• Geomorphic Features Affecting Transmission Loss Potential

      Wallace, D. E.; Lane, L. J.; Southwest Watershed Research Center, Tucson, Arizona 85705 (Arizona-Nevada Academy of Science, 1978-04-15)
      Water yield studies and flood control surveys often necessitate estimating transmission losses from ungaged watersheds. There is an immediate need for an economical method that provides the required accuracy. Analysis of relations between stream order, drainage area, and volume of channel alluvium existing in the various orders is one means of estimating loss potential. Data needed for the stream order survey are taken from aerial photos. Stream order is analyzed using stereophoto maps. Stream lengths taken from the maps are combined with average channel width and depth data (determined by prior surveys) to estimate volumes of alluvium involved. The volume of channel alluvium in a drainage network is directly related to the stream order number of its channels. Thus, a volume of alluvium within a drainage network (with a known transmission loss potential) may be estimated by knowing the order of each length of channel and the drainage areas involved. In analyzing drainage areas of 56-mi² or less, 70 to 75 percent of the total drainage network length is contained within first and second order channels; yet, these constitute less than 10 percent of the total transmission loss potential of the areas. Analysis of stream order and drainage area versus volume of alluvium relations allows preliminary estimates of transmission loss potential to be made for ungaged areas.
    • Ephemeral Flow and Water Quality Problems: A Case Study of the San Pedro River in Southeastern Arizona

      Keith, S. J.; Department of Hydrology and Water Resources Administration, University of Arizona, Tucson (Arizona-Nevada Academy of Science, 1978-04-15)
      Discontinuous water quality data for the San Pedro River in southeastern Arizona is analyzed to illustrate the nature of water quality problems of ephemeral flow. The San Pedro drains a northerly-trending basin of 4,483 square miles, of which 696 are in Mexico and 3,787 in Arizona. Several questions arise in the consideration of a rational management plan: what is the necessity for protection of ephemeral flow quality when the channel consists of a dry wash much of the year, where there is little aquatic or wildlife to protect, and where occasional flow during flood conditions is put to little use by humans; and where and how do we use the ephemeral flow it is indeed decided to utilize it. Such questions as these form the basis of this discussion in an effort to bring out the point that water quality problems of ephemeral flow in arid areas differ from those in the humid zone. It is argued that in between the extremes of prohibiting or treating all runoff or eliminating all sources of pollution, there is actually little that can be done to control all sources of pollution in this typical arid stream, despite the fact that standards, for the most part unattainable, have been set for this flow.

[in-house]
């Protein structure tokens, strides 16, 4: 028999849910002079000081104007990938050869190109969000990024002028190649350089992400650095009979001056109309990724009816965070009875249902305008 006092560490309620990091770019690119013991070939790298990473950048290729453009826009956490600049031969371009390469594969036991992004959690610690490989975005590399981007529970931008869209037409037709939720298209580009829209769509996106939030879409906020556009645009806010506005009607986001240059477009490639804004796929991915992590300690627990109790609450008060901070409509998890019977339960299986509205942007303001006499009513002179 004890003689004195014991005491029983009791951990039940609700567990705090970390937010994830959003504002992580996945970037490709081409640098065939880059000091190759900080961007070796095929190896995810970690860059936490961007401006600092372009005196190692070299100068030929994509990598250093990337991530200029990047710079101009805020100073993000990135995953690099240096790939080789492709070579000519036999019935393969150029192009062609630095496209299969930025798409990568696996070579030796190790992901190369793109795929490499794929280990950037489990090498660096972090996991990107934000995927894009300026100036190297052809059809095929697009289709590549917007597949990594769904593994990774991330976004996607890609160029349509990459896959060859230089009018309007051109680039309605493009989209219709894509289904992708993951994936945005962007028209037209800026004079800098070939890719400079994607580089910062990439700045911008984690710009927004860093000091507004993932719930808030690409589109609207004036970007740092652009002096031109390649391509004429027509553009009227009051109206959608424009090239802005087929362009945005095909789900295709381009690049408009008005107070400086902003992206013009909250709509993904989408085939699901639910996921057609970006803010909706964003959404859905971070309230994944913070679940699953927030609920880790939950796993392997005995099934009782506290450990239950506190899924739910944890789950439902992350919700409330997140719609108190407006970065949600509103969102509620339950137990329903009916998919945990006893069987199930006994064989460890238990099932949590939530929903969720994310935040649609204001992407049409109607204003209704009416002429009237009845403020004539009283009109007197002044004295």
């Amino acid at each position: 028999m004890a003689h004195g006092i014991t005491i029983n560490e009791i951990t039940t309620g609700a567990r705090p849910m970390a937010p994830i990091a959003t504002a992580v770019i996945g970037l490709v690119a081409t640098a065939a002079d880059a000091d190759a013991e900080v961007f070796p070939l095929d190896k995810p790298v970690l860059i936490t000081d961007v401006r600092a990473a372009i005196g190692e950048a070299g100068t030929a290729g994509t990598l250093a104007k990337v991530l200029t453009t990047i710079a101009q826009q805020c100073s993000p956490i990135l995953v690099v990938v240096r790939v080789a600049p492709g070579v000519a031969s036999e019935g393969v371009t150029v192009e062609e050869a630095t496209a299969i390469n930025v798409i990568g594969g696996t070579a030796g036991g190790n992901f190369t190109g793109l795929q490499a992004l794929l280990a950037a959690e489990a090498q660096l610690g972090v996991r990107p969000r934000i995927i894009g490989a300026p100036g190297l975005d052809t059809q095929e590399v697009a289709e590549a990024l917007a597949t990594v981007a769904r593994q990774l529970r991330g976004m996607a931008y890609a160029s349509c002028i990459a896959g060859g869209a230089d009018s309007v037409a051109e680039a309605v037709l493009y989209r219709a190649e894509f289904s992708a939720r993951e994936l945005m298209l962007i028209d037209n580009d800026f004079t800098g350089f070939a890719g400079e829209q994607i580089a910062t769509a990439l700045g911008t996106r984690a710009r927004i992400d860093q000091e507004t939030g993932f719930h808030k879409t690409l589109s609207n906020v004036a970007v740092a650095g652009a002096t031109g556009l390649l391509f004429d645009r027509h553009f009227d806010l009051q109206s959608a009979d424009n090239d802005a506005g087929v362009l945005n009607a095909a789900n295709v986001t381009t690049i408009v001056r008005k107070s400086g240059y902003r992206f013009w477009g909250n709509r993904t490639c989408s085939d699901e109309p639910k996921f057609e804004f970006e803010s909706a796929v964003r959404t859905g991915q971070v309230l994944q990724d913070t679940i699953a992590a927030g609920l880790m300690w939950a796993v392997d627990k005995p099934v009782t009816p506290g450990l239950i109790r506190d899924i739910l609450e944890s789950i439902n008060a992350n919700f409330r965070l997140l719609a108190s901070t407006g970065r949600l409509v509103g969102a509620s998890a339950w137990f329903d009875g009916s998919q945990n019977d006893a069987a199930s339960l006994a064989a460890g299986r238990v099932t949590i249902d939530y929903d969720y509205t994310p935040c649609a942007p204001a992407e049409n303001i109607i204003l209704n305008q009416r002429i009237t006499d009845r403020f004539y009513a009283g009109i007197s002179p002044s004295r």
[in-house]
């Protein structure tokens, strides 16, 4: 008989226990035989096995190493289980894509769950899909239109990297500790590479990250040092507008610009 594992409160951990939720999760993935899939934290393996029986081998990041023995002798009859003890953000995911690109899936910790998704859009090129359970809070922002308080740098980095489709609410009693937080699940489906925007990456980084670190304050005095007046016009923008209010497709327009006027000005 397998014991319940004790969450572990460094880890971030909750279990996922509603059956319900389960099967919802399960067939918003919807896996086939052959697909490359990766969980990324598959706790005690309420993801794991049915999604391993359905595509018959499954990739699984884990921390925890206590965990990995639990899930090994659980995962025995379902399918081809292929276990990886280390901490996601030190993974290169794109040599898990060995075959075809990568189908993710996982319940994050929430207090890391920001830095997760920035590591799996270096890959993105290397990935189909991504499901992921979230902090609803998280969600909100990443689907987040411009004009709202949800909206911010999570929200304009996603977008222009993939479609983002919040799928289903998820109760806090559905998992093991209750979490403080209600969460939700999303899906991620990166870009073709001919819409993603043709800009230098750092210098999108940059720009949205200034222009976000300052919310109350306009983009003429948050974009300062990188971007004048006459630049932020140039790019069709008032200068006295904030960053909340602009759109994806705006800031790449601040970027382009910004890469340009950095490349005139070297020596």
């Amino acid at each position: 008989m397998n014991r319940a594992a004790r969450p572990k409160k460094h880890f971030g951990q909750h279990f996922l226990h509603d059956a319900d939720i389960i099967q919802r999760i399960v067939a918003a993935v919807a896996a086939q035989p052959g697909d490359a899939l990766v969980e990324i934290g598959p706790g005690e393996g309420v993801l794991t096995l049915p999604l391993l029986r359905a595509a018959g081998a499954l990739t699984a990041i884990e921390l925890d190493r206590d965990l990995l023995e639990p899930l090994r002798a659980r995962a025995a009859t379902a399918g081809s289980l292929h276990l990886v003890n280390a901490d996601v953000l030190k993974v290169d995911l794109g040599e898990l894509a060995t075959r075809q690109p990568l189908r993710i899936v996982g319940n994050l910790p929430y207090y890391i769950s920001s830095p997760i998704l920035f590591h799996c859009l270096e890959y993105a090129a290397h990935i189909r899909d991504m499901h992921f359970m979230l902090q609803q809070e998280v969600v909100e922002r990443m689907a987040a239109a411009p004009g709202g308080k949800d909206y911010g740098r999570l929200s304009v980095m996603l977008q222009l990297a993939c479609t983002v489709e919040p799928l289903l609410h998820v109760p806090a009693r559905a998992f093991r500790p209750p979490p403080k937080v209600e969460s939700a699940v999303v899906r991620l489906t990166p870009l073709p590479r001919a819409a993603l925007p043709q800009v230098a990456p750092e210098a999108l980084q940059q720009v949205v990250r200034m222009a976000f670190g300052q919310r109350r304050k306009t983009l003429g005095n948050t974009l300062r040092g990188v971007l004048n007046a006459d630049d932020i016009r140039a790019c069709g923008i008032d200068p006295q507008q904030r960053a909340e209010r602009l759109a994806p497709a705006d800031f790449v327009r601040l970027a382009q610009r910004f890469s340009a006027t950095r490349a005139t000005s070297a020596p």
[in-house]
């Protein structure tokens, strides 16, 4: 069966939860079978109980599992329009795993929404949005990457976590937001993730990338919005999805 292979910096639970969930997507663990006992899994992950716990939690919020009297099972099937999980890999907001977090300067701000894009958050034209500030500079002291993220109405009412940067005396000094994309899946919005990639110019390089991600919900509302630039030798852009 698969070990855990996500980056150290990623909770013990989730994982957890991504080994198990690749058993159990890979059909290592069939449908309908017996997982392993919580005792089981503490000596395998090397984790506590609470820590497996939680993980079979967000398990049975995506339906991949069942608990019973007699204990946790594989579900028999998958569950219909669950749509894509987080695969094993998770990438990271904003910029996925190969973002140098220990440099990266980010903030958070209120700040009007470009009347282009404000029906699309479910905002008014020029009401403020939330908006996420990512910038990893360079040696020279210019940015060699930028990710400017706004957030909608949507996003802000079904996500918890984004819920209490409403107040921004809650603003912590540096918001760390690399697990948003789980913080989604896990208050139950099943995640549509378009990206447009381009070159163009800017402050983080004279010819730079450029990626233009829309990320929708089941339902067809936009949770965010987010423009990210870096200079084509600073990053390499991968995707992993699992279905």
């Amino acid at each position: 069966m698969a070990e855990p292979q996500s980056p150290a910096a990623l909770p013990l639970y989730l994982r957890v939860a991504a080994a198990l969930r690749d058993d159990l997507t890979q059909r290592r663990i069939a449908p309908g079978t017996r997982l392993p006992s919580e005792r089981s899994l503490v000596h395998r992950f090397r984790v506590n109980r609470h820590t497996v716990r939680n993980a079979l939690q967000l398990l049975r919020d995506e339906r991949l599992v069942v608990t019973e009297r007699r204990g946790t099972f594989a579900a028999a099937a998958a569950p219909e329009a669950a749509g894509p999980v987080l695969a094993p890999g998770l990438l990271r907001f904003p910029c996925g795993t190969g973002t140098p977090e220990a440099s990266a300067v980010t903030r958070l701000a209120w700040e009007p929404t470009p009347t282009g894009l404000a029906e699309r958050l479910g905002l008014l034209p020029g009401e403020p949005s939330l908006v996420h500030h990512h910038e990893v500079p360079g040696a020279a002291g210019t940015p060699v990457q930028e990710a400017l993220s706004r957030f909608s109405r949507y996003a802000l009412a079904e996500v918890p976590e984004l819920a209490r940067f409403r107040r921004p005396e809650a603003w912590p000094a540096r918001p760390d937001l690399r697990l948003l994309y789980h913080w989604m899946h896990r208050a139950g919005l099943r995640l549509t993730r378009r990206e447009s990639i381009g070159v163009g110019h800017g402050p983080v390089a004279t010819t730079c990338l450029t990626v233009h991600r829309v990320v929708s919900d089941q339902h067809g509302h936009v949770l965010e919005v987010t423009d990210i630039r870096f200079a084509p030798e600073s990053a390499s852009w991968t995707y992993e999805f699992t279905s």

• Current and Forecasted Water Consumption Patterns of Arizona Second-Home Owners

      Bond, M. E.; Dunikoski, R. H.; Bureau of Business and Economic Research (Arizona-Nevada Academy of Science, 1978-04-15)
    • Legal Aspects of Urban Runoff Development

      Chudnoff, D. A.; Department of Hydrology and Water Resources, University of Arizona, Tucson (Arizona-Nevada Academy of Science, 1978-04-15)
      The relationships between the separate disciplines of hydrology and law are analysed in this study into how water law and its strictures may impose upon the development of urban runoff in the metropolitan Tucson area. Brief descriptions of the doctrine of appropriation, diffuse surface waters and developed waters are presented to illustrate the complexities of the problem of urban runoff development. It is suggested that planners must not only be aware of the legal issues involved but also must understand the philosophy and principles of water law.
    • Wastewater Effluent - An Element of Total Water Resource Planning

      Goff, J. D.; Boyle Engineering Corporation, Phoenix Brance Office (Arizona-Nevada Academy of Science, 1978-04-15)
      Wastewater reuse options for the Phoenix area include: agricultural irrigation, fish and wildlife enhancement, ground water recharge, industrial processing and coiling water, recreation, cooling water for power generation stations, and exchanging effluent for additional water supplies. Consideration is given to effluent reuse potential as a commodity to exchange for water suitable for domestic water supply. This exchange would result in yet additional reuses of the water as title to the effluent could be assured by contracts and agreements.
    • Solar Radiation as Indexed by Clouds for Snowmelt Modeling

      McAda, D. P.; Ffolliott, P. F.; School of Renewable Natural Resources, University of Arizona, Tucson (Arizona-Nevada Academy of Science, 1978-04-15)